It is not always clear what provokes Sparassidae to bite people, but it is known that female members of this family will aggressively defend their egg sacs and young against perceived threats. The frequency of bites on various body parts suggests that by far the most are accidental or incidental, resulting from inadvertent handling.[2] Bites from Sparassids usually do not require hospital treatment and apparently do not cause necrosis.

Sound production in mating rituals

Males of Heteropoda venatoria, one of the huntsman spiders that seems to easily find its way around the world, have recently been found to deliberately make a substrate-borne sound when they detect a chemical (pheromone) left by a nearby female of their species. The males anchor themselves firmly to the surface onto which they have crawled and then use their legs to transmit vibrations from their bodies to the surface. Most of the sound emitted is produced by strong vibrations of the abdomen. The characteristic frequency of vibration and the pattern of bursts of sound identify them to females of their species, who will approach if they are interested in mating.[7]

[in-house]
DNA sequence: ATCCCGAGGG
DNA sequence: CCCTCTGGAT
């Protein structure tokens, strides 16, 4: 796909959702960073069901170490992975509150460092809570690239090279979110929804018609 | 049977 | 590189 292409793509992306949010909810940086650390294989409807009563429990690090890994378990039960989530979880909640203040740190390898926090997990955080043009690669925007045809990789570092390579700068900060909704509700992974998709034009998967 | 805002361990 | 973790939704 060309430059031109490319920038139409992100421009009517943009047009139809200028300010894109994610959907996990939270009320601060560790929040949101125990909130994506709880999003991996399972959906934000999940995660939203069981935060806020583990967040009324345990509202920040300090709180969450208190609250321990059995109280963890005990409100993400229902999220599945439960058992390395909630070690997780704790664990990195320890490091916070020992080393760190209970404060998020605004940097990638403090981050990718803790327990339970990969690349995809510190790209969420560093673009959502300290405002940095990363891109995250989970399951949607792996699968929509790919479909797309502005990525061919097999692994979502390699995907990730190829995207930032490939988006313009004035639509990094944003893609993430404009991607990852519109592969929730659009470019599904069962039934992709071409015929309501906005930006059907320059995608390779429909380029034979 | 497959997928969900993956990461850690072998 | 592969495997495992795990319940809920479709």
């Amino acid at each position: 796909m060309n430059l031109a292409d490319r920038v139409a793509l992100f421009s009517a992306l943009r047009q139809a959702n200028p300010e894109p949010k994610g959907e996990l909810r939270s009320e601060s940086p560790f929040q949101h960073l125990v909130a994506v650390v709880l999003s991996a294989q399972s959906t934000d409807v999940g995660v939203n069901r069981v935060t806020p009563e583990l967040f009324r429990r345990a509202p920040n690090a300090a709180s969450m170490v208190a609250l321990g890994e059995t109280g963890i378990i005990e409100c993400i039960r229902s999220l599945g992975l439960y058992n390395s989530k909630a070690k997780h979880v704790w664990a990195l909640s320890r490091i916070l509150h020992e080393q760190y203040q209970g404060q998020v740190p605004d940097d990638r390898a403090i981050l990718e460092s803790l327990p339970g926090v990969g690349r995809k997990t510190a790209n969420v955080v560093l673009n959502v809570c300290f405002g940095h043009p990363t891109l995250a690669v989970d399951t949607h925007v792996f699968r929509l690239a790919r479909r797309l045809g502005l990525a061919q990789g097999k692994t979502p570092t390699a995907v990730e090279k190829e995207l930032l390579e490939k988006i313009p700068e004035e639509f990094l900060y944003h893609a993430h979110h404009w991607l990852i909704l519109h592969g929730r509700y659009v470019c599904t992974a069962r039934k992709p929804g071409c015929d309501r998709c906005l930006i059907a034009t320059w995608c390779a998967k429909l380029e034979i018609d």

Folk lore and urban legend

Being large, swift and of a shape to elicit arachnophobic reactions from susceptible people, large Sparassidae are the subjects of many superstitions and exaggerations. One such example is the clock spider urban legend from the early years of the 21st century. Some time around 2002, a discussion was started on an Internet message board based on pictures of an allegedly "clock-sized" Sparassid spider on a wall. That discussion, and its derivatives, lasted for several months.[8]

List of genera

Isopeda villosa discarding its old exoskeleton
  • Adcatomus